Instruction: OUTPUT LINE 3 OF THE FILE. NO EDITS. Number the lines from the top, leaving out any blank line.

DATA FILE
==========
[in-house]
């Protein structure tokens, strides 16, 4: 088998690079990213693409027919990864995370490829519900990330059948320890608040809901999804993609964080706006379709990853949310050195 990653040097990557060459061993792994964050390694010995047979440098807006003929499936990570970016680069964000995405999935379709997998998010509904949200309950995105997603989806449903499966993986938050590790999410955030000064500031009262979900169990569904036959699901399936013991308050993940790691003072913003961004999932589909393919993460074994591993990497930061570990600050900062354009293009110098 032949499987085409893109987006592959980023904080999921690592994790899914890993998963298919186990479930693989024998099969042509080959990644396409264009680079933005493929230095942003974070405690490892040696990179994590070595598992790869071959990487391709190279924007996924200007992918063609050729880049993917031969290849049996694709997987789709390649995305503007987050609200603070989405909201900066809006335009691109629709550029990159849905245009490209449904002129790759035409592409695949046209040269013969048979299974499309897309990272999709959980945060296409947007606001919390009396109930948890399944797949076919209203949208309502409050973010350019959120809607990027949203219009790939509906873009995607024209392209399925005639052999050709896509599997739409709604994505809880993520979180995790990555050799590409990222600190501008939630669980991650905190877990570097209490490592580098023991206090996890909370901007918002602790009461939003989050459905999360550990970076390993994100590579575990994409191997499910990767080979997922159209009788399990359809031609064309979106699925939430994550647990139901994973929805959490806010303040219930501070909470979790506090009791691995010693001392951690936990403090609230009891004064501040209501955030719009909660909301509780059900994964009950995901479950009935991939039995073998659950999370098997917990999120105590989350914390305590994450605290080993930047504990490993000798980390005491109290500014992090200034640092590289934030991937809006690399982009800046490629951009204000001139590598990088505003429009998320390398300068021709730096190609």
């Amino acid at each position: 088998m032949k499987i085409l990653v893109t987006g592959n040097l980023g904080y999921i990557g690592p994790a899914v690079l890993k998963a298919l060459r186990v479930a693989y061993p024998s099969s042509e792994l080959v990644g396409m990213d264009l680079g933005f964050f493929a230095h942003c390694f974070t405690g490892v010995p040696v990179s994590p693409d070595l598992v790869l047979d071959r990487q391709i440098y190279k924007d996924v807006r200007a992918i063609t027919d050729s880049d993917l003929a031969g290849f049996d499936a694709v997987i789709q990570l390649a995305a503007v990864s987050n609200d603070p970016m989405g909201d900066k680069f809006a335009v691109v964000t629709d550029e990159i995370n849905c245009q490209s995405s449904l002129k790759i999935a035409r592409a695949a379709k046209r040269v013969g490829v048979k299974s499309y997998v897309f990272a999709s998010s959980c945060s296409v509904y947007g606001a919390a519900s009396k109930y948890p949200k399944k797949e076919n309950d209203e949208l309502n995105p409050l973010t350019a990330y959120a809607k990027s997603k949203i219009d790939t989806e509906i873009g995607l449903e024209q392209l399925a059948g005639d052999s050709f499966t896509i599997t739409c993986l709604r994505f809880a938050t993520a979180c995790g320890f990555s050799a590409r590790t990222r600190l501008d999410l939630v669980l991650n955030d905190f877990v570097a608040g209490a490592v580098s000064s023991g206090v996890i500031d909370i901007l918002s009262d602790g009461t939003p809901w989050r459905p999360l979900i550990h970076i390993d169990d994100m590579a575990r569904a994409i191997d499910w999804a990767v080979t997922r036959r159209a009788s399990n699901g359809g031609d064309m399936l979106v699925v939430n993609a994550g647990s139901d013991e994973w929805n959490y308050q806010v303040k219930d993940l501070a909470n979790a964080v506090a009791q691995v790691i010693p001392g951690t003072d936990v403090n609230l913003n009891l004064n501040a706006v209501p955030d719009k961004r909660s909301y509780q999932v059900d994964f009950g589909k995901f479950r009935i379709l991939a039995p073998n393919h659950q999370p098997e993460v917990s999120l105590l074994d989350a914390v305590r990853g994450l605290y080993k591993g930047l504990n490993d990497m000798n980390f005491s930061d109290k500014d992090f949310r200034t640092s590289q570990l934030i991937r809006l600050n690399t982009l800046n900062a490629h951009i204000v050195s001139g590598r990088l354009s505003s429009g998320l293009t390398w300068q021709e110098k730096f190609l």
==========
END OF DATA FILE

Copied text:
């Amino acid at each position: 088998m032949k499987i085409l990653v893109t987006g592959n040097l980023g904080y999921i990557g690592p994790a899914v690079l890993k998963a298919l060459r186990v479930a693989y061993p024998s099969s042509e792994l080959v990644g396409m990213d264009l680079g933005f964050f493929a230095h942003c390694f974070t405690g490892v010995p040696v990179s994590p693409d070595l598992v790869l047979d071959r990487q391709i440098y190279k924007d996924v807006r200007a992918i063609t027919d050729s880049d993917l003929a031969g290849f049996d499936a694709v997987i789709q990570l390649a995305a503007v990864s987050n609200d603070p970016m989405g909201d900066k680069f809006a335009v691109v964000t629709d550029e990159i995370n849905c245009q490209s995405s449904l002129k790759i999935a035409r592409a695949a379709k046209r040269v013969g490829v048979k299974s499309y997998v897309f990272a999709s998010s959980c945060s296409v509904y947007g606001a919390a519900s009396k109930y948890p949200k399944k797949e076919n309950d209203e949208l309502n995105p409050l973010t350019a990330y959120a809607k990027s997603k949203i219009d790939t989806e509906i873009g995607l449903e024209q392209l399925a059948g005639d052999s050709f499966t896509i599997t739409c993986l709604r994505f809880a938050t993520a979180c995790g320890f990555s050799a590409r590790t990222r600190l501008d999410l939630v669980l991650n955030d905190f877990v570097a608040g209490a490592v580098s000064s023991g206090v996890i500031d909370i901007l918002s009262d602790g009461t939003p809901w989050r459905p999360l979900i550990h970076i390993d169990d994100m590579a575990r569904a994409i191997d499910w999804a990767v080979t997922r036959r159209a009788s399990n699901g359809g031609d064309m399936l979106v699925v939430n993609a994550g647990s139901d013991e994973w929805n959490y308050q806010v303040k219930d993940l501070a909470n979790a964080v506090a009791q691995v790691i010693p001392g951690t003072d936990v403090n609230l913003n009891l004064n501040a706006v209501p955030d719009k961004r909660s909301y509780q999932v059900d994964f009950g589909k995901f479950r009935i379709l991939a039995p073998n393919h659950q999370p098997e993460v917990s999120l105590l074994d989350a914390v305590r990853g994450l605290y080993k591993g930047l504990n490993d990497m000798n980390f005491s930061d109290k500014d992090f949310r200034t640092s590289q570990l934030i991937r809006l600050n690399t982009l800046n900062a490629h951009i204000v050195s001139g590598r990088l354009s505003s429009g998320l293009t390398w300068q021709e110098k730096f190609l």